Books of the Year: David Gilmour’s THE BRITISH IN INDIA

 

David Gilmour’s The British in India has been much-picked in many end of year round ups, take a look below for all the quotes to date:

 

‘In his magisterial The British in India, David Gilmour draws on more than 30 years of research in the archives. Here he presents an astonishing harvest from diaries, memoirs, letters and official documents of the period, many previously unused. Prostitutes and punkah wallahs, pig-stickers, pagoda-hunters and viceregal palaces – all British colonial life in India is here presented in elegant prose: 350 years of battles and dusbars, maharajahs’ balls, tiger shoots and Simla shenanigans distilled in 600 pages of telling anecdotes and witty vignettes.’

William Dalrymple, Spectator

‘Empire as unmitigated arrogance and exploitation is too simple an answer for David Gilmour in The British in India. The depth of his research uncovers nuance and complexity among colonial lives in the subcontinent and a startling degree of osmosis between the imperial cohort and the cultures it dominated.’

Jonathan Keates, Times Literary Supplement

‘David Gilmour’s The British in India is a work of scholarship that is also a delight to read. The subject – the men and women who, for 300 years, abandoned Britain in favour of India – is, in itself, a guarantee of excitement and intrigue, but Gilmour writes about each character – fortune hunter missionary or public servant with a vivid familiarity. Readers who look for vindication of the Raj or a condemnation of imperialism will be disappointed. What Gilmour offers is the story of extraordinary lives inspired, I suspect, by the same fascination that moved so many Britons to make India their home.’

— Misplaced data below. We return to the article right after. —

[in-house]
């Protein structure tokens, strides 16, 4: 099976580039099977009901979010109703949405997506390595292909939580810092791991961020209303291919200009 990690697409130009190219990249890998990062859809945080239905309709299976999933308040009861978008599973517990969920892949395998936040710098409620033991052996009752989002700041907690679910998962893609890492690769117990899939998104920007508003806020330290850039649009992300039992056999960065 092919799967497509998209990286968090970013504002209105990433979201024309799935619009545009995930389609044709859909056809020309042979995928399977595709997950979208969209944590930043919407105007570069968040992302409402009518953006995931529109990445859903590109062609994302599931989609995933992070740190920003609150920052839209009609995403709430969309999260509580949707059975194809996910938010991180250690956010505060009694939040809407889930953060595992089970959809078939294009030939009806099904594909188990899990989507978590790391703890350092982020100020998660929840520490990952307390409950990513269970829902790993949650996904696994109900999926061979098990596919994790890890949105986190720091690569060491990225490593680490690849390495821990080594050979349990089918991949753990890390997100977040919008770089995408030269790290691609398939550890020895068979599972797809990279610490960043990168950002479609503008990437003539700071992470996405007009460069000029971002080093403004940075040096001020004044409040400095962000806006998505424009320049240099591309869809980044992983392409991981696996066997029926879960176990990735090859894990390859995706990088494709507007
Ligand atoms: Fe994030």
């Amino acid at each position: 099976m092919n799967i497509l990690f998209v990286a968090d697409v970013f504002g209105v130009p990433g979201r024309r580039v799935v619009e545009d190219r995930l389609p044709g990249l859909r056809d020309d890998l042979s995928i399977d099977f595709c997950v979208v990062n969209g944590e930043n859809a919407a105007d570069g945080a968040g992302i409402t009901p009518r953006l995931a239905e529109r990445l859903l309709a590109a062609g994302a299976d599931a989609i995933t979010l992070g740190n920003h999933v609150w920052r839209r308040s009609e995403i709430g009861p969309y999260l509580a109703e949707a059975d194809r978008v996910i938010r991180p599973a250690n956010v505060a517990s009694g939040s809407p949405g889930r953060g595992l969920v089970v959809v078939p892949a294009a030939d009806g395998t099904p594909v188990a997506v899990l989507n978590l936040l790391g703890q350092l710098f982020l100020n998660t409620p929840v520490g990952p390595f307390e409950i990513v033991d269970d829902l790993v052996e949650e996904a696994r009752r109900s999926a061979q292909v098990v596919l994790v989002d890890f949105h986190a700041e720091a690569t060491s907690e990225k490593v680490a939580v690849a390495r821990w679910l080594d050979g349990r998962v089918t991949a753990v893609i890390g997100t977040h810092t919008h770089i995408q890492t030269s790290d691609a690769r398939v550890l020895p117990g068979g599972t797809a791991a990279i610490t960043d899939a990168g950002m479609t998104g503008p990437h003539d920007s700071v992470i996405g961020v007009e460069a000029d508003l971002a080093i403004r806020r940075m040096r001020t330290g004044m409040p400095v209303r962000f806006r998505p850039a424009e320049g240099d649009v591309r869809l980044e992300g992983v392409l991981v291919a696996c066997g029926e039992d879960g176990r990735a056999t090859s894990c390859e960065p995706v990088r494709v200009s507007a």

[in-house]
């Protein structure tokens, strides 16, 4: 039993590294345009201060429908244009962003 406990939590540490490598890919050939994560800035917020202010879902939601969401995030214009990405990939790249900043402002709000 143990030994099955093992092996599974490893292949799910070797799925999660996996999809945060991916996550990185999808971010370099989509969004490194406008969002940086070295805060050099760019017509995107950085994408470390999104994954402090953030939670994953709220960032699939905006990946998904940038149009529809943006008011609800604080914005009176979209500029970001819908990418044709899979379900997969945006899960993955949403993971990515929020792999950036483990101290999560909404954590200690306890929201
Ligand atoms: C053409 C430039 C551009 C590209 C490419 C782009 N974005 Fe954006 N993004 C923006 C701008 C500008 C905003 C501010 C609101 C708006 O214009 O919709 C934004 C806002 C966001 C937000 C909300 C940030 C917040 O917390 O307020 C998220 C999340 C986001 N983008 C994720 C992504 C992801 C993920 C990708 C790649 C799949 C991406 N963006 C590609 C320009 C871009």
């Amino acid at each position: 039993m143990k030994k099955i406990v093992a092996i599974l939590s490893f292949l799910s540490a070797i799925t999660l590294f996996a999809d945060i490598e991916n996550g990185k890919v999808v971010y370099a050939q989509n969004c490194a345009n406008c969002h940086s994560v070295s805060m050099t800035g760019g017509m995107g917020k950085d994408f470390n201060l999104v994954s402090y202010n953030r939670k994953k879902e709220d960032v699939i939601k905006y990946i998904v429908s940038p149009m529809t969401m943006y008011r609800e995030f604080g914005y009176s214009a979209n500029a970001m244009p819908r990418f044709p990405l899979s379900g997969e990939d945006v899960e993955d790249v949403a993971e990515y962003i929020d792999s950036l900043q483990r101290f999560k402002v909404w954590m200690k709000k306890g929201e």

Roy Hattersley, New Statesman

‘Imperialism in all its forms continues to provoke lively debate. This year David Gilmour has made a major contribution to that discussion with his magisterial The British in India. In this superb book he examines the motivations of British residents of India during the Raj. He looks at what they did, where they lived and how they died. What particularly strikes one is how few they were in number, and how remarkable it was that they governed so vast an area for so long. It is a fascinating story, explored with rigorous scholarship and intensely readable.’

Alexander McCall Smith, New Statesman

 

‘Taking in everything from shopping to hunting and holidays, Gilmour’s exploration of two centuries of British life in India teems with colour. Massively researched and drolly observed, his book is tremendous feat of scholarship, but at its heart are the stories of individuals: explorers, civil servants, soldiers and missionaries, all described with wit and sympathy.’

Dominic Sandbrook, Sunday Times

 

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